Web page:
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November 8, 2019

USAF to test data link between F-22 and F-35 aircraft

The US Air Force is set to start testing a secure data-link that will allow its enable its F-35 and F-22 fighters to communicate in December.

By Harry Lye

The US Air Force is set to start testing a secure data-link that will allow its enable its F-35 and F-22 fighters to communicate in December.

The tool being developed by the US Air Force (USAF) will translate information from the two aircraft models allowing pilots to share targeting, location and other data between the two aircraft platforms, according to Breaking Defense.

USAF chief systems architect for the Advanced Battle Management System Preston Dunlap announced the move yesterday at the Defense Ones Summit in Washington.

The data-link will allow for the stealth aircraft to communicate vital information without comprising on their stealth capabilities by using traditional radio-wave communications like those used to communicate with non-stealth fighters.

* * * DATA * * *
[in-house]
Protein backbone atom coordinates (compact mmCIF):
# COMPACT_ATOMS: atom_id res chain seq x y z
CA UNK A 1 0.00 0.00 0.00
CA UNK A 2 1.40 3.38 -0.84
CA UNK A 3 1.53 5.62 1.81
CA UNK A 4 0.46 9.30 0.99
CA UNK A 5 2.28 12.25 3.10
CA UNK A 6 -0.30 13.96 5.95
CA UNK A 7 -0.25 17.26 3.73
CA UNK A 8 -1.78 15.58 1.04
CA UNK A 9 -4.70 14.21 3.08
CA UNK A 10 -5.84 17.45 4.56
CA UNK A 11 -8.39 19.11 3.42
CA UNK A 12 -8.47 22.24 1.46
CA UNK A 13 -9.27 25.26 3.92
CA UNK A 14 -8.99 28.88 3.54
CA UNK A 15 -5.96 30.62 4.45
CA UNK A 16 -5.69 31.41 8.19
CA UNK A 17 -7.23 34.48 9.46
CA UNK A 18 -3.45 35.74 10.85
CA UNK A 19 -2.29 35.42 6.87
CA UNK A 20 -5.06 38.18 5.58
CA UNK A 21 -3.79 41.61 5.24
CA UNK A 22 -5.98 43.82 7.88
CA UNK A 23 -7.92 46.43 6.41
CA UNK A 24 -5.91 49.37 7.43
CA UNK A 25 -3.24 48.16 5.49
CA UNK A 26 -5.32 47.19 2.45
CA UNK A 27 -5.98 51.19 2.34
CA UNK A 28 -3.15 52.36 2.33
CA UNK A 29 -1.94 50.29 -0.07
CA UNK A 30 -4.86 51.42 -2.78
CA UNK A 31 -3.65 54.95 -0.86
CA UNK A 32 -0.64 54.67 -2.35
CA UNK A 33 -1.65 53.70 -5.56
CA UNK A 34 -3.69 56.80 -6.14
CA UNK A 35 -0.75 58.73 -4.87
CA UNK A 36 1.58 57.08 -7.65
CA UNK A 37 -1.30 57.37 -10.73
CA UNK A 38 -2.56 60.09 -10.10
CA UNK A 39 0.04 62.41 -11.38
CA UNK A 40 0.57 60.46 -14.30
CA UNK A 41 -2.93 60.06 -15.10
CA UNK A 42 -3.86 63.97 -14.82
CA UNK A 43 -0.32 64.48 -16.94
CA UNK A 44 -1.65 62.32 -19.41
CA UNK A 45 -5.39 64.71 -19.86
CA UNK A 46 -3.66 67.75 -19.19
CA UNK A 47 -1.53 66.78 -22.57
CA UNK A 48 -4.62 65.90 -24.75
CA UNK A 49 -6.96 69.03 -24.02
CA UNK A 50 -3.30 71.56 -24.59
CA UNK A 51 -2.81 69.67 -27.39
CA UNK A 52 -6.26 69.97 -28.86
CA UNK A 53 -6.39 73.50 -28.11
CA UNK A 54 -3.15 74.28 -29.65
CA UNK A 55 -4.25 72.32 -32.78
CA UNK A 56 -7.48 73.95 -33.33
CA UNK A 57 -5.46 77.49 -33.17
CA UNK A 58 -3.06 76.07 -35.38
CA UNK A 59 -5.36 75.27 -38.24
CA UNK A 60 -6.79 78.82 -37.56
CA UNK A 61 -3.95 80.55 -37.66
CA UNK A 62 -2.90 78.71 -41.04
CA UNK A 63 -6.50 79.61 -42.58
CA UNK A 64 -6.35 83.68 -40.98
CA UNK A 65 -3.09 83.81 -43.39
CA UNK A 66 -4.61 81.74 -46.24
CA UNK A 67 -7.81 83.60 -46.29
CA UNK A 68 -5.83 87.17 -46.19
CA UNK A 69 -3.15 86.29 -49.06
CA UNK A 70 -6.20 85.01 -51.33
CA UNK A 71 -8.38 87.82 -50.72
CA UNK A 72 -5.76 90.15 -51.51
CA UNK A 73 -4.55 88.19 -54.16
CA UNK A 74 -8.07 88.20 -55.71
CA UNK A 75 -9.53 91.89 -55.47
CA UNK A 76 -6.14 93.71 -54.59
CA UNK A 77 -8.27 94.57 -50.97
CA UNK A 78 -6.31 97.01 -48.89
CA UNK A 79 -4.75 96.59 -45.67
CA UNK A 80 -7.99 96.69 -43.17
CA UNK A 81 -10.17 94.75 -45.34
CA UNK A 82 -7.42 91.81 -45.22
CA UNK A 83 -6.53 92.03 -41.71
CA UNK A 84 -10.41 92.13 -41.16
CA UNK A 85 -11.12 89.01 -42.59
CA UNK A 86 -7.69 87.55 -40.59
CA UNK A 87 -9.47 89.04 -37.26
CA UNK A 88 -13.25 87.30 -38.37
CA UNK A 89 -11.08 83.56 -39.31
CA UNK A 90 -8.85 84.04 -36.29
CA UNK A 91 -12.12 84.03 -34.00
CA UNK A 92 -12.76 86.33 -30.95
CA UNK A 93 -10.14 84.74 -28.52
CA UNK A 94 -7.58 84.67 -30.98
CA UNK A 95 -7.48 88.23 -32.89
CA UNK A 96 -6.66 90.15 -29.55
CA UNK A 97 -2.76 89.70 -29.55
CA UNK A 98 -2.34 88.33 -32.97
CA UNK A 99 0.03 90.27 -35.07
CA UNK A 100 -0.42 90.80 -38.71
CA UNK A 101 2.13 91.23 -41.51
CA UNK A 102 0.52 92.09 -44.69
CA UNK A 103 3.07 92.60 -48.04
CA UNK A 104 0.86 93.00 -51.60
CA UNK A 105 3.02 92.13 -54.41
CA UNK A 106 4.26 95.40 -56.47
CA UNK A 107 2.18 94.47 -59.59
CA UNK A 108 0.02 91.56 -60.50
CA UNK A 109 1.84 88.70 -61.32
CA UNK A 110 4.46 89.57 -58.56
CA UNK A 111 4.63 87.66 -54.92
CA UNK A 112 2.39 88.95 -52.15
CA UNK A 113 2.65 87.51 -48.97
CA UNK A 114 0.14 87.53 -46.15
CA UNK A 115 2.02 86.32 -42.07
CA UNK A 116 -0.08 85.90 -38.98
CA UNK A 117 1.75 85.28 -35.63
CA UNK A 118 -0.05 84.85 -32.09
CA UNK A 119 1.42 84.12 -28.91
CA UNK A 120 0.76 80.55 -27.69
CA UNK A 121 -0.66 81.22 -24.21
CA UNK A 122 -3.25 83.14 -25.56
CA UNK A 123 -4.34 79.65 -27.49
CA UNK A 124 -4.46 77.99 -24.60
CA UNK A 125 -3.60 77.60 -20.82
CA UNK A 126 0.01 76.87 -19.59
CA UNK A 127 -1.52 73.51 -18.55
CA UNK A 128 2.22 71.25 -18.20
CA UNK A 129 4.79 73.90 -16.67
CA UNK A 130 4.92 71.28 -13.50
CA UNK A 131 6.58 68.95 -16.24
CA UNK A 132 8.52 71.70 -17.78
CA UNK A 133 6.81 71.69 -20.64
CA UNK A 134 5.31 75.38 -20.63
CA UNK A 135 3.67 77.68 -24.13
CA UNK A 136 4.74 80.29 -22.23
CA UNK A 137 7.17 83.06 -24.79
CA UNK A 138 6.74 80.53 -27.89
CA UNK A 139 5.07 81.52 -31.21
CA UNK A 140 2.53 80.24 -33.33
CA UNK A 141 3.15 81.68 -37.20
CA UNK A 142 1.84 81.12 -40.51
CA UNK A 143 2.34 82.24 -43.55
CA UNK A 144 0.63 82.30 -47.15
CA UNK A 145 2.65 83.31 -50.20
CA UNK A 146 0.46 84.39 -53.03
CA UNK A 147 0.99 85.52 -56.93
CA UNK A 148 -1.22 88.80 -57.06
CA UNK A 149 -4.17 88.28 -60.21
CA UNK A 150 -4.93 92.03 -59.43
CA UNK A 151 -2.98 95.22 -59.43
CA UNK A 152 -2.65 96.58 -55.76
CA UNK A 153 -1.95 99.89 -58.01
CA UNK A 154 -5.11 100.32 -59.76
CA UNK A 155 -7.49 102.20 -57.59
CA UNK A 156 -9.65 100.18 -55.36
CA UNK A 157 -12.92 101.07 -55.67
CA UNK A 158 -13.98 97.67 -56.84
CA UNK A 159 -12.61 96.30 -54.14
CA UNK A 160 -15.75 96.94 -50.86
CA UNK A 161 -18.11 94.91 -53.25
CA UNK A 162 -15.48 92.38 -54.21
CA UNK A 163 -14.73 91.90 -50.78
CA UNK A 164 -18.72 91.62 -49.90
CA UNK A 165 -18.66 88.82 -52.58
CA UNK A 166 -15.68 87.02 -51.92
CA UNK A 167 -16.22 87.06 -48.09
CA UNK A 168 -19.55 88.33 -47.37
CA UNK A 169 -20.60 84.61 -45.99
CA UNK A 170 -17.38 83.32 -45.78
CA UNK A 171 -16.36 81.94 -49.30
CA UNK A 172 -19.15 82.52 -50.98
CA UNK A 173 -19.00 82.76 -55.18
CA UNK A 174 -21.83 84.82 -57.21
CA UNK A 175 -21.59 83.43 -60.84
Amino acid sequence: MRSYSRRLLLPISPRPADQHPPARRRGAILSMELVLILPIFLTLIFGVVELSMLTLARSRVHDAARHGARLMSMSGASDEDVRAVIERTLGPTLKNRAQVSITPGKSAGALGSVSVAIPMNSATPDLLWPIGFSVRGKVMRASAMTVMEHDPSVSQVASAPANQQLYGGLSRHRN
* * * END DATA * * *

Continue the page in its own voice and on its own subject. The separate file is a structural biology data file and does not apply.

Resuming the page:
Testing is due to begin in December with new functionality to be released on a quarterly basis. The communications tool is part of a wider push to pull together the US Air Force’s varying information streams.

The F-35 and F-22 communications use unique data-links meaning they can only communicate with other aircraft of the same type. The solution would connect these two unique data-links through a gateway that translates the information.

As the system is developed, the USAF plans to add more platforms, increasing the amount of equipment that can directly communicate across land, air and sea domains.

Both stealth aircraft are designed to penetrate deep into enemy airspace, with one of the F-35’s most advanced features being its network capability. Secure data-links enable the fighter to communicate without giving away its position in hostile environments.

At the summit, the USAF also revealed plans for a situational awareness tool called ‘Omnia One’ that will provide operators with a unified picture of the battlespace.

According to Air Force Magazine, Dunlap said: “You can see a picture, you can click on the ship, [and see] where it’s been, where it’s travelling, what’s on the ship. … We need to be able to get that to our warfighters in a way that’s accessible.”

The USAF hopes that eventually, the tool will be able to show all assets the US military has in a given area to enhance situational awareness.

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